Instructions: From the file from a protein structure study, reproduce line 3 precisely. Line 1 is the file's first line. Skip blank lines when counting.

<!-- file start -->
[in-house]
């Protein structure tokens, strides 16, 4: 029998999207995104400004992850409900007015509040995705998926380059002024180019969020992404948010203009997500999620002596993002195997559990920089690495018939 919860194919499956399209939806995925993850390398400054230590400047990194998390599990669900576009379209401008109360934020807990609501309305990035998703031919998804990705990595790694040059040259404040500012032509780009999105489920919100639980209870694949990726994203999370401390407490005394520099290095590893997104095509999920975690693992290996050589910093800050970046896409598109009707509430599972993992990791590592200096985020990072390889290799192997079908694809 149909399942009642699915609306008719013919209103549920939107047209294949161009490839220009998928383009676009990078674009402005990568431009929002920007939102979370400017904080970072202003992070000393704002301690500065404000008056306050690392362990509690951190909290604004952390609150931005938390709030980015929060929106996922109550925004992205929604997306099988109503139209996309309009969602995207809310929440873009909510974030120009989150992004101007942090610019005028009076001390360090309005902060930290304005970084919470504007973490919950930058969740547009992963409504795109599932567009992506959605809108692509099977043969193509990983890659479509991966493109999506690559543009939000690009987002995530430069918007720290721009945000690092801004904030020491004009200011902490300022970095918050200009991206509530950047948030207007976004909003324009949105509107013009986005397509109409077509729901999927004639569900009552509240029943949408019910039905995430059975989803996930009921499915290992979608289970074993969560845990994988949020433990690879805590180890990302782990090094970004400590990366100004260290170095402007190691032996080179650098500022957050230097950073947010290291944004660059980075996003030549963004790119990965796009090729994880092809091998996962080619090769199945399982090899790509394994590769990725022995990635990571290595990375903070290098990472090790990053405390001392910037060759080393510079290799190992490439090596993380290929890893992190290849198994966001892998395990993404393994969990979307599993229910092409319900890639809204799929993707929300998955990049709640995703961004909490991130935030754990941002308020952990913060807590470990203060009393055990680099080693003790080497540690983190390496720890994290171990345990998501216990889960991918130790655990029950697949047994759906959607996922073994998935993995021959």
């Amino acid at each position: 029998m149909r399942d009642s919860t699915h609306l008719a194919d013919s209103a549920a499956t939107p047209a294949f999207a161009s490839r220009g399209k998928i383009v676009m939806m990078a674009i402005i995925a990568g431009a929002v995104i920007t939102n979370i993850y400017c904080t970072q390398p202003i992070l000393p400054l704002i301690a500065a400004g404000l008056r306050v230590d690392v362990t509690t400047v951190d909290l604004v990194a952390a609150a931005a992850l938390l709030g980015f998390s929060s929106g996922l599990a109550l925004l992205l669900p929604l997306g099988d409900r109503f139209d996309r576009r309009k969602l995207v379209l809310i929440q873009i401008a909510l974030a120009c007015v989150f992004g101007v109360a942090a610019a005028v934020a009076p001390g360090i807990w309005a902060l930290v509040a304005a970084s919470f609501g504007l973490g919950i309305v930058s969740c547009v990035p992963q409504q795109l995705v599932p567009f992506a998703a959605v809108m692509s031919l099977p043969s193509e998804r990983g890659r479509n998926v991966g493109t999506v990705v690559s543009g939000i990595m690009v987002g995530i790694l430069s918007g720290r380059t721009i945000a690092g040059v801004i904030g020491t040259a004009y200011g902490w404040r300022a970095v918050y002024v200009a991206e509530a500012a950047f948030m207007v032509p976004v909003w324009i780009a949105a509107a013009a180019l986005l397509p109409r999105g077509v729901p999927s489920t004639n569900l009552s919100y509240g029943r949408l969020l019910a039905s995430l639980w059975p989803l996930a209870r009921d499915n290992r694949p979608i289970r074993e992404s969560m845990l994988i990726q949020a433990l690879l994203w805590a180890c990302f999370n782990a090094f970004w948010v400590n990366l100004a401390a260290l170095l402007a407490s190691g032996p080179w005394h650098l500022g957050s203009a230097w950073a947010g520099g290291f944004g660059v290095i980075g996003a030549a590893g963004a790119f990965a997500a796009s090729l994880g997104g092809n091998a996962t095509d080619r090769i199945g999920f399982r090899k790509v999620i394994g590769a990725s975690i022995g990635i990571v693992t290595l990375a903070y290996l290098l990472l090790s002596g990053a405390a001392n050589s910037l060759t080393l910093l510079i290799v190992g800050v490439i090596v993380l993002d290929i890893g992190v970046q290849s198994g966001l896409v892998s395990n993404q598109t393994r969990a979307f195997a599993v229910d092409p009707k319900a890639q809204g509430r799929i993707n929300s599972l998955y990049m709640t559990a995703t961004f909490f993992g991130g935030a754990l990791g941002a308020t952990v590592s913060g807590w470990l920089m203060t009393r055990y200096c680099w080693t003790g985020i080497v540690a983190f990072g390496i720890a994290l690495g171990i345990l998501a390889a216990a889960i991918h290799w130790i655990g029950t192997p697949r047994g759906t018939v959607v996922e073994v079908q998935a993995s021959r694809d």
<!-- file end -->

């Amino acid at each position: 029998m149909r399942d009642s919860t699915h609306l008719a194919d013919s209103a549920a499956t939107p047209a294949f999207a161009s490839r220009g399209k998928i383009v676009m939806m990078a674009i402005i995925a990568g431009a929002v995104i920007t939102n979370i993850y400017c904080t970072q390398p202003i992070l000393p400054l704002i301690a500065a400004g404000l008056r306050v230590d690392v362990t509690t400047v951190d909290l604004v990194a952390a609150a931005a992850l938390l709030g980015f998390s929060s929106g996922l599990a109550l925004l992205l669900p929604l997306g099988d409900r109503f139209d996309r576009r309009k969602l995207v379209l809310i929440q873009i401008a909510l974030a120009c007015v989150f992004g101007v109360a942090a610019a005028v934020a009076p001390g360090i807990w309005a902060l930290v509040a304005a970084s919470f609501g504007l973490g919950i309305v930058s969740c547009v990035p992963q409504q795109l995705v599932p567009f992506a998703a959605v809108m692509s031919l099977p043969s193509e998804r990983g890659r479509n998926v991966g493109t999506v990705v690559s543009g939000i990595m690009v987002g995530i790694l430069s918007g720290r380059t721009i945000a690092g040059v801004i904030g020491t040259a004009y200011g902490w404040r300022a970095v918050y002024v200009a991206e509530a500012a950047f948030m207007v032509p976004v909003w324009i780009a949105a509107a013009a180019l986005l397509p109409r999105g077509v729901p999927s489920t004639n569900l009552s919100y509240g029943r949408l969020l019910a039905s995430l639980w059975p989803l996930a209870r009921d499915n290992r694949p979608i289970r074993e992404s969560m845990l994988i990726q949020a433990l690879l994203w805590a180890c990302f999370n782990a090094f970004w948010v400590n990366l100004a401390a260290l170095l402007a407490s190691g032996p080179w005394h650098l500022g957050s203009a230097w950073a947010g520099g290291f944004g660059v290095i980075g996003a030549a590893g963004a790119f990965a997500a796009s090729l994880g997104g092809n091998a996962t095509d080619r090769i199945g999920f399982r090899k790509v999620i394994g590769a990725s975690i022995g990635i990571v693992t290595l990375a903070y290996l290098l990472l090790s002596g990053a405390a001392n050589s910037l060759t080393l910093l510079i290799v190992g800050v490439i090596v993380l993002d290929i890893g992190v970046q290849s198994g966001l896409v892998s395990n993404q598109t393994r969990a979307f195997a599993v229910d092409p009707k319900a890639q809204g509430r799929i993707n929300s599972l998955y990049m709640t559990a995703t961004f909490f993992g991130g935030a754990l990791g941002a308020t952990v590592s913060g807590w470990l920089m203060t009393r055990y200096c680099w080693t003790g985020i080497v540690a983190f990072g390496i720890a994290l690495g171990i345990l998501a390889a216990a889960i991918h290799w130790i655990g029950t192997p697949r047994g759906t018939v959607v996922e073994v079908q998935a993995s021959r694809d």